Al Gore is convinced he has won Florida, and that disturbs me. Didn't the same Al Gore demand the manual counts must continue to determine the real winner in Florida? If that is the case, then how can he perceive he had a lock on that state? Despite his incredibly skilled legal team, if people would simply listen to what Gore is saying, they'd know that this entire recount process has been a sham to save the Vice President from public scrutiny, and inevitable humiliation and alienation from prominent Democratic Party members. If polls shift away from Gore, Democrats will not continue to be his political hacks and jeopardize support from their own constituents.
So, the Election moves to the Courts. Sadly, our nation has been subjected to, and psychologically molded by, lawyers and court decisions in recent years. In 1973, it was the Supreme Court, and not the voters, who chose abortion, and much of public opinion on that issue shifted over time. It is interesting that Gore supporters are pointing to that same Court now, complaining that Bush has the advantage in his appeal since seven of the Justices were appointed by Republican Presidents. I don't recall any pro-Roe Democrats complaining that a majority of Justices used creative interpretations of the 14th Amendment, providing a Constitutional 'basis' for abortion. The fact remains that our Supreme Court Justices, selected to adjudicate the law, have become increasingly involved in legislation over the years. Gradually, Americans have been immunized against their own independent powers of reason. That's why, despite this blatant usurpation of its own judicial power, many Americans have come to believe an interpretation (i.e., violation) of the Constitution is just fine.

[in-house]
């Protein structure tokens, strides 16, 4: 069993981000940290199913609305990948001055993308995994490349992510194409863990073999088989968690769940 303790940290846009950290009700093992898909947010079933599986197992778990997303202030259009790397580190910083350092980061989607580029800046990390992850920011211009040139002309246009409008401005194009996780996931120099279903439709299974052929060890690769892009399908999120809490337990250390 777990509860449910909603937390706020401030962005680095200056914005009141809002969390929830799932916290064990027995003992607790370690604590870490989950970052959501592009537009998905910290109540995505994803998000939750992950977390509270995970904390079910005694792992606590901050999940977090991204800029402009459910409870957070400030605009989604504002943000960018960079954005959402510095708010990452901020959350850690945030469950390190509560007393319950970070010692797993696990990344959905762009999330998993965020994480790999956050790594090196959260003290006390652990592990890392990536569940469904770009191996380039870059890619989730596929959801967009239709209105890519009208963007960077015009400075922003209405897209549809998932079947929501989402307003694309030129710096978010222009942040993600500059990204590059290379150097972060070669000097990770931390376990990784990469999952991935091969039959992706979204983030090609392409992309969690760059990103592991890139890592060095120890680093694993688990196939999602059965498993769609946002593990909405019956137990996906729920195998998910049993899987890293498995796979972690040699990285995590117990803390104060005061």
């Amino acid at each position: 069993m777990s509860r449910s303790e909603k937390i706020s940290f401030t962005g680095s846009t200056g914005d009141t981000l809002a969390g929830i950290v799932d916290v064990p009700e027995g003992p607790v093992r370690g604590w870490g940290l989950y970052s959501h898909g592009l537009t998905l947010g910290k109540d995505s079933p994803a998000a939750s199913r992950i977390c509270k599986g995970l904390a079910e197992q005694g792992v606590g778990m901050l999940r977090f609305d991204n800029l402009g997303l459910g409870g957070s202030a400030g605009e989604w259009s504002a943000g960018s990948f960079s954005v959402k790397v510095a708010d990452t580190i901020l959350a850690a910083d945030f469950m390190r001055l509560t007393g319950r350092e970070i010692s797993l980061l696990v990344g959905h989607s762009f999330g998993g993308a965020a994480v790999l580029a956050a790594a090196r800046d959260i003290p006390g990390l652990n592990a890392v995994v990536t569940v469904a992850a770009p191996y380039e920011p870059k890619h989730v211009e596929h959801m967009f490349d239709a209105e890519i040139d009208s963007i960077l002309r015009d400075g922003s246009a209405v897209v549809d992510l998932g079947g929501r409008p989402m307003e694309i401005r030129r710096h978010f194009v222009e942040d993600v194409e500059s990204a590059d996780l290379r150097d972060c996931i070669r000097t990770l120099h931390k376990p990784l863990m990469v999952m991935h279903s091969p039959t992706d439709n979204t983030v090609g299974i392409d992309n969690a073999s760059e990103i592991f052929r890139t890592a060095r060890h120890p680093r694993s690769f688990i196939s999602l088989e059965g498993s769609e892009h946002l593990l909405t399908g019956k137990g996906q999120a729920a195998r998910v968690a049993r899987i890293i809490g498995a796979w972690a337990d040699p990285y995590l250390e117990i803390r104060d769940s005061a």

On this point, a real danger is that by contesting Bush's win and issuing court challenges, Gore may, as the loser, still win with impunity; his hollow victory crafted and nursed by legal channels in the various stages toward American acceptance. There is the matter of the two Houses of Congress. In light of the Presidential race, very little has been written about the staggering Senate losses in this election, all of whom were conservative Republicans: Senator John Ashcroft (Missouri); Senator Spencer Abraham (Michigan); Senator William Roth (Delaware); Senator Slade Gorton (Washington). Add to that the pick-up of Hillary's landslide win here in New York, John Corzine's win in New Jersey, and Senator Connie Mack's retirement (his vacated seat was won by Democrat Bill Nelson). Factor in the marginal Republican lead in the House, and the deck is stacked against social conservatives eager to see progress on hot button issues such as Supreme Court appointments and school vouchers. Indeed, President George W. Bush's claim to fame as a uniter may be put to a test very soon, to the dismay of traditionalists who were hoping for a change from the past eight years.
That is why, by the time Inauguration Day arrives and the the knock-out blow is delivered, the American people will perceive it like a feather. Bush will be President, diluted policies may follow or be phased out soon after, and our friends and neighbors will merely blink.
Copyright 2000 by Bonnie Chernin Rogoff. Not to be reproduced in any fashion, in whole or in part, without written consent from the author. All rights reserved.